[sticky] Tired of paying for Windows? Linux is your answer!

Welcome to PrescottLinux.com, we are a local team dedicated to informing dispirited computer users of the tri-city area that there is an alternative to Microsoft Windows. You may very well have a Dell PC right now, did you know you paid Microsoft a percentage of the cost of that PC? With Microsoft’s versions of Windows, you are paying them for the privilege of providing you with an operating system that will open you up viruses, spyware, and all types of malware. Windows by far is the biggest platform for attracting all the unwanted nuisances floating around on the Internet.

If you have kids in the house going online, then you probably have had problems with your Windows computer catching a virus, and all the popups, hijacking of your computer, etc. It is an expensive nightmare to try to get that computer cleaned out. That’s where Linux has a huge advantage over Windows- It is designed from the ground-up with security in mind.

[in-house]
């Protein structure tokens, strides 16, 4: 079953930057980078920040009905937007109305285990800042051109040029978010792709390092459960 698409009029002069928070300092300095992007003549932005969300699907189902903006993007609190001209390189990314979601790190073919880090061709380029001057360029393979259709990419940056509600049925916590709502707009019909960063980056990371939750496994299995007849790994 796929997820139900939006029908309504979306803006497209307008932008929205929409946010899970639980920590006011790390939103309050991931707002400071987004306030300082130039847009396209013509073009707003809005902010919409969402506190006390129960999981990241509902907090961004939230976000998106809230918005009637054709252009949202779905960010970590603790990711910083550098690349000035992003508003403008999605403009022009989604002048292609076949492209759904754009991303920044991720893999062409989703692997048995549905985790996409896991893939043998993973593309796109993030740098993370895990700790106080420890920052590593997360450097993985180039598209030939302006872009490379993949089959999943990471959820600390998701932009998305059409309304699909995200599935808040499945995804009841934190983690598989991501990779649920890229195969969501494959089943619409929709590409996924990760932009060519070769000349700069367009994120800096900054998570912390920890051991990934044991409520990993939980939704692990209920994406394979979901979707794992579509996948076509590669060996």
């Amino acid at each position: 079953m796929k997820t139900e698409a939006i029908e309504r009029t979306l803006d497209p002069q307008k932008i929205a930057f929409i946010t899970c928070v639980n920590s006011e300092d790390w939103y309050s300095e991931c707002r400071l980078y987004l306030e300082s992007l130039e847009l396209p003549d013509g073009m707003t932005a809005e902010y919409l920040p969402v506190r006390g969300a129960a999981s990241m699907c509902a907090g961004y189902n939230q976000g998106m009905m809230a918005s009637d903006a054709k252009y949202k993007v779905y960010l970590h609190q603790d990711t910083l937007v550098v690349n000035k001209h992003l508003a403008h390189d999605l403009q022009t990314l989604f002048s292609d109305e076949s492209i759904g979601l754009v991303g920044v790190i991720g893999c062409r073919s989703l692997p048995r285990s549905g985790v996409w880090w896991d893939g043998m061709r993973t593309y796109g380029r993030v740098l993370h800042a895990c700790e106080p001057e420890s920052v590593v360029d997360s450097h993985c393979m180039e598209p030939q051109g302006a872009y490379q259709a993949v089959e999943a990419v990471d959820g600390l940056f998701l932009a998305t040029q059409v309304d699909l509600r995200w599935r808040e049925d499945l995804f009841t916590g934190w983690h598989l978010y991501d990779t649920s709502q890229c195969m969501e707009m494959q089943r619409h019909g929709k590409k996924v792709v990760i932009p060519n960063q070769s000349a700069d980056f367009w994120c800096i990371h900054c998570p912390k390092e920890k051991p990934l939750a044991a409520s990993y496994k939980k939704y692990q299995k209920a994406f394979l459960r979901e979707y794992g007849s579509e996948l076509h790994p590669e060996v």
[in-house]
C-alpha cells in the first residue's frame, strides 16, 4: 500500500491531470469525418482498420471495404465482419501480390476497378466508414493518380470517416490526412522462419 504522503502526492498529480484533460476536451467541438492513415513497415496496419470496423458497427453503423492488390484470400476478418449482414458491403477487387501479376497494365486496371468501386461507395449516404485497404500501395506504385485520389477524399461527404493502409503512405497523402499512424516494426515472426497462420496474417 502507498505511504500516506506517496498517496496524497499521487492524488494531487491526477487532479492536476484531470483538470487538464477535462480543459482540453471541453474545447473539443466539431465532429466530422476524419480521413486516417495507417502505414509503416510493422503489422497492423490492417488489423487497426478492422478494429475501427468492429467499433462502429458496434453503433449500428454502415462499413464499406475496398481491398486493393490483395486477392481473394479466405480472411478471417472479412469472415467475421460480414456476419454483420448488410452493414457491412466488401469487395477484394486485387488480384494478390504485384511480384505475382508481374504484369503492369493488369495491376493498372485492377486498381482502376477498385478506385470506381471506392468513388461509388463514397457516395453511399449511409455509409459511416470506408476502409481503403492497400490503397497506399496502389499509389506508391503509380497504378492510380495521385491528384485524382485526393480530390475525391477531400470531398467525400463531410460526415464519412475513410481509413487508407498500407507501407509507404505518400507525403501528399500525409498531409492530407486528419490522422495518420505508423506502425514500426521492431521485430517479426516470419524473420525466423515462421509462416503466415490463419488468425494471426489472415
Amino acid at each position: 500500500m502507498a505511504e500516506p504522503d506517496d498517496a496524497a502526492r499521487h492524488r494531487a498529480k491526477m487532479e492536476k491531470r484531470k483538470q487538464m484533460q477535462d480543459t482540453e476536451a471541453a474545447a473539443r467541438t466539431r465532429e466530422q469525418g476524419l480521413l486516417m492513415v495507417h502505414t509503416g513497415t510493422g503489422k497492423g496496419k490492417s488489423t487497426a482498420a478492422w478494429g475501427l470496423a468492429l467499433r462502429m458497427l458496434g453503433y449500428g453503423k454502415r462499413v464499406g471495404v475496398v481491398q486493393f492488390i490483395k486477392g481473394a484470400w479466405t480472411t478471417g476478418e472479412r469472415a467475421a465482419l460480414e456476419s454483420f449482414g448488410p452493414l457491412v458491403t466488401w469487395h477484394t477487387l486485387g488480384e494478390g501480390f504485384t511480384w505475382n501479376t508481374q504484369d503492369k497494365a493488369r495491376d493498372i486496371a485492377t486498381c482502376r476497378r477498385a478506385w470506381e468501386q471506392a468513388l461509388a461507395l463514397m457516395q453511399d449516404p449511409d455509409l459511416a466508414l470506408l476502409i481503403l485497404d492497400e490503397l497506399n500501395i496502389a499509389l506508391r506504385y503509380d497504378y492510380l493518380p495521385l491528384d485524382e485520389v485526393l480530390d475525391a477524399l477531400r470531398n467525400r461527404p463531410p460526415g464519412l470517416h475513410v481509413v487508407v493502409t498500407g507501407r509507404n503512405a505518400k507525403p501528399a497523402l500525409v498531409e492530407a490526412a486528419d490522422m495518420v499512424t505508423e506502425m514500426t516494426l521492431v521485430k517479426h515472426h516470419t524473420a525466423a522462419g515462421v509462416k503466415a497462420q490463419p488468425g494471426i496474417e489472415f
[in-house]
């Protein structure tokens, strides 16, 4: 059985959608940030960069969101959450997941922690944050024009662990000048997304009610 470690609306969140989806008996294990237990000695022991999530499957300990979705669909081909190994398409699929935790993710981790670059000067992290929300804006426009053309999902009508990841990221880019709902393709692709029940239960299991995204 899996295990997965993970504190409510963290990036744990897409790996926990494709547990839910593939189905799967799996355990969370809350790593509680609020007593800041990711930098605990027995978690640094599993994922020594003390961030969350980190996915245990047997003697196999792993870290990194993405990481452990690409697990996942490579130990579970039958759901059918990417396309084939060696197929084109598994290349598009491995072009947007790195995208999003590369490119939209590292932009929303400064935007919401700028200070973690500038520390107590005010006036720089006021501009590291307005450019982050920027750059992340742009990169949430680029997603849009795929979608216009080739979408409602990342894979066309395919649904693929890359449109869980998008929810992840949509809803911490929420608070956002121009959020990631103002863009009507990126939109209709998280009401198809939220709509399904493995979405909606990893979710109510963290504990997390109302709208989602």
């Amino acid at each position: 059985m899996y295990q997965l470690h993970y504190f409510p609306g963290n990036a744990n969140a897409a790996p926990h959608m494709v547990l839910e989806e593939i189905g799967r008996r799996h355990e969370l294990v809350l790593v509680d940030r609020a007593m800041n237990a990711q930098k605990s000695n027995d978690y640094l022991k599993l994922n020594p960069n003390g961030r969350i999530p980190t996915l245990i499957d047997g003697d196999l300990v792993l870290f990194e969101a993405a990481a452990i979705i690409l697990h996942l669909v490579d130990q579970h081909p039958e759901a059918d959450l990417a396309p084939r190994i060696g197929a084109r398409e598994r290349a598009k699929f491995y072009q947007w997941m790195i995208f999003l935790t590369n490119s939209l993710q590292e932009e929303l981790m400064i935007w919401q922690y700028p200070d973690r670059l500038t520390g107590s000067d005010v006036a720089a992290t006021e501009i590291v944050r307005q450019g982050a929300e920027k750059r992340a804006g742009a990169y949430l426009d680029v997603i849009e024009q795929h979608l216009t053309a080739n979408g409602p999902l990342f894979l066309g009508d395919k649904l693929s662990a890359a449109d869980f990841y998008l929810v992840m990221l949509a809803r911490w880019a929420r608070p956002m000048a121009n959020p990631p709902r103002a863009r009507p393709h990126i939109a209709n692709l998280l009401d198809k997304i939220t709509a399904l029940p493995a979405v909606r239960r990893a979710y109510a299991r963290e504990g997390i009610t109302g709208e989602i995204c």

Linux is Free and Open Source Software, a concept known by the acronym, FOSS. As such, you don’t have to pay for Linux, most of the software that runs on Linux is also free and open source. All your favorite applications, such as Mozilla Firefox, web browser, Mozilla Thunderbird E-mail client, Sun’s Open Office, their office suite that is compatible with Microsoft’s Office, as well as many other programs you are probably using already.

Linux also gives you freedom from knowing that there isn’t a big, centralized corporation controlling what do you with your computer, with just its shareholders in mind.

We will add more posts here to explain the virtues of Linux periodically and hope to inform the public.

Folder Color for Nautilus to Better Organize Folders

As the name indicates, Folder Color lets you better organize your folders by assigning colors. App provides a rather simple functionality, but have been proving quite useful to me.